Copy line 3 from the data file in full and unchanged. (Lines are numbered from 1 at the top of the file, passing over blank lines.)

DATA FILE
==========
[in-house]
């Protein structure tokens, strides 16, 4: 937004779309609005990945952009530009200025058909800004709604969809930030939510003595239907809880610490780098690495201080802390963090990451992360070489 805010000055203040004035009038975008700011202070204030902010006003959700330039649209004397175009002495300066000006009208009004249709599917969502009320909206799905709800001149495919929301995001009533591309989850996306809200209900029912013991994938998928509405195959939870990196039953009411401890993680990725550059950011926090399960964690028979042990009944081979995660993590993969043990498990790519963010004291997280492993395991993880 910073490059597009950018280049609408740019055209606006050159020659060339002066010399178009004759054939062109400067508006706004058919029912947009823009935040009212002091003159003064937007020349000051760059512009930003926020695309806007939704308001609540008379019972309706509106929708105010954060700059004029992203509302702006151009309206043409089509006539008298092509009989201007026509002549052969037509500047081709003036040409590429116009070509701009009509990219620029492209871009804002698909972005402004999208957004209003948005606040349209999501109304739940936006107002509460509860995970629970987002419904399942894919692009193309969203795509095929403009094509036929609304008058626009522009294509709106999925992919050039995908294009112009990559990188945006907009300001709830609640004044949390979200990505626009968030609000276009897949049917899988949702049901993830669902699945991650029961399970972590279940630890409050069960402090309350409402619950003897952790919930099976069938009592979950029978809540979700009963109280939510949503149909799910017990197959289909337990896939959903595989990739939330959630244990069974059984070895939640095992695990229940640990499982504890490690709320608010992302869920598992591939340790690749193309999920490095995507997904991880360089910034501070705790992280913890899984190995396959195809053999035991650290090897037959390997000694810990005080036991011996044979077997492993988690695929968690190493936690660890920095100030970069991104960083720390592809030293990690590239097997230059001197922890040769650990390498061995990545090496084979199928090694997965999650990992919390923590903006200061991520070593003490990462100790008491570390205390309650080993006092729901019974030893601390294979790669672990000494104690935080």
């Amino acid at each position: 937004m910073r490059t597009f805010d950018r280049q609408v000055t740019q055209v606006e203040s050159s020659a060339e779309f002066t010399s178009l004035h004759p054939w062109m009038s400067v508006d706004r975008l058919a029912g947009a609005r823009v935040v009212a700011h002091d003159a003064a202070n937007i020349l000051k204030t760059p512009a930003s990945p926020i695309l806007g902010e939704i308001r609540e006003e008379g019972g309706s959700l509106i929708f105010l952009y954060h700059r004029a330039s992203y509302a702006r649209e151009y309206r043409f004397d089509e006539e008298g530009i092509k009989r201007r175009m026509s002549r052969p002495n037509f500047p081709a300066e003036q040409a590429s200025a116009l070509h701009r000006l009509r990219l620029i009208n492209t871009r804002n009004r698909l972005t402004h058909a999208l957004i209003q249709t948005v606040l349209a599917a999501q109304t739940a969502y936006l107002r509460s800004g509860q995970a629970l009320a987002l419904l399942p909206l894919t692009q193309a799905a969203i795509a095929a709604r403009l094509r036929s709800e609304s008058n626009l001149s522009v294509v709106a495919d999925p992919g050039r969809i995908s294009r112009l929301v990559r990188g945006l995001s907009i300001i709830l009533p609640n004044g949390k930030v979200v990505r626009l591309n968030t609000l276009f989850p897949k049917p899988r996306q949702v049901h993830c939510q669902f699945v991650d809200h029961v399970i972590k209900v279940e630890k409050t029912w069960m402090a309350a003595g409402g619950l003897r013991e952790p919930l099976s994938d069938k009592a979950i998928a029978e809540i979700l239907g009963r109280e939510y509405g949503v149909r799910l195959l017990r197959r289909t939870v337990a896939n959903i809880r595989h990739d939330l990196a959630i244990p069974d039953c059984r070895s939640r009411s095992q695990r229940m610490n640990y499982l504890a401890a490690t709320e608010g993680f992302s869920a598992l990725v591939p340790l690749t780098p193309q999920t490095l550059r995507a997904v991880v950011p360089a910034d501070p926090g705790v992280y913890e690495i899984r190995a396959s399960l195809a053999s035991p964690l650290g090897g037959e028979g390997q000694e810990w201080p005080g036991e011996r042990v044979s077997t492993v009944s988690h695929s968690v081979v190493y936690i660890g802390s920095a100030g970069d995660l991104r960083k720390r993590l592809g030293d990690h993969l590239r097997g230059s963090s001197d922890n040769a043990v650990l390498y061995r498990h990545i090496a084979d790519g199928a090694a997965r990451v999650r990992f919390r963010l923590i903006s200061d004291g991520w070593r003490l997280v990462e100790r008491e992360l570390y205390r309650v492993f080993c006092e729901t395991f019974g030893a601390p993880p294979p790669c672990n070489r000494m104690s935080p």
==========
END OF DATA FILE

């Amino acid at each position: 937004m910073r490059t597009f805010d950018r280049q609408v000055t740019q055209v606006e203040s050159s020659a060339e779309f002066t010399s178009l004035h004759p054939w062109m009038s400067v508006d706004r975008l058919a029912g947009a609005r823009v935040v009212a700011h002091d003159a003064a202070n937007i020349l000051k204030t760059p512009a930003s990945p926020i695309l806007g902010e939704i308001r609540e006003e008379g019972g309706s959700l509106i929708f105010l952009y954060h700059r004029a330039s992203y509302a702006r649209e151009y309206r043409f004397d089509e006539e008298g530009i092509k009989r201007r175009m026509s002549r052969p002495n037509f500047p081709a300066e003036q040409a590429s200025a116009l070509h701009r000006l009509r990219l620029i009208n492209t871009r804002n009004r698909l972005t402004h058909a999208l957004i209003q249709t948005v606040l349209a599917a999501q109304t739940a969502y936006l107002r509460s800004g509860q995970a629970l009320a987002l419904l399942p909206l894919t692009q193309a799905a969203i795509a095929a709604r403009l094509r036929s709800e609304s008058n626009l001149s522009v294509v709106a495919d999925p992919g050039r969809i995908s294009r112009l929301v990559r990188g945006l995001s907009i300001i709830l009533p609640n004044g949390k930030v979200v990505r626009l591309n968030t609000l276009f989850p897949k049917p899988r996306q949702v049901h993830c939510q669902f699945v991650d809200h029961v399970i972590k209900v279940e630890k409050t029912w069960m402090a309350a003595g409402g619950l003897r013991e952790p919930l099976s994938d069938k009592a979950i998928a029978e809540i979700l239907g009963r109280e939510y509405g949503v149909r799910l195959l017990r197959r289909t939870v337990a896939n959903i809880r595989h990739d939330l990196a959630i244990p069974d039953c059984r070895s939640r009411s095992q695990r229940m610490n640990y499982l504890a401890a490690t709320e608010g993680f992302s869920a598992l990725v591939p340790l690749t780098p193309q999920t490095l550059r995507a997904v991880v950011p360089a910034d501070p926090g705790v992280y913890e690495i899984r190995a396959s399960l195809a053999s035991p964690l650290g090897g037959e028979g390997q000694e810990w201080p005080g036991e011996r042990v044979s077997t492993v009944s988690h695929s968690v081979v190493y936690i660890g802390s920095a100030g970069d995660l991104r960083k720390r993590l592809g030293d990690h993969l590239r097997g230059s963090s001197d922890n040769a043990v650990l390498y061995r498990h990545i090496a084979d790519g199928a090694a997965r990451v999650r990992f919390r963010l923590i903006s200061d004291g991520w070593r003490l997280v990462e100790r008491e992360l570390y205390r309650v492993f080993c006092e729901t395991f019974g030893a601390p993880p294979p790669c672990n070489r000494m104690s935080p």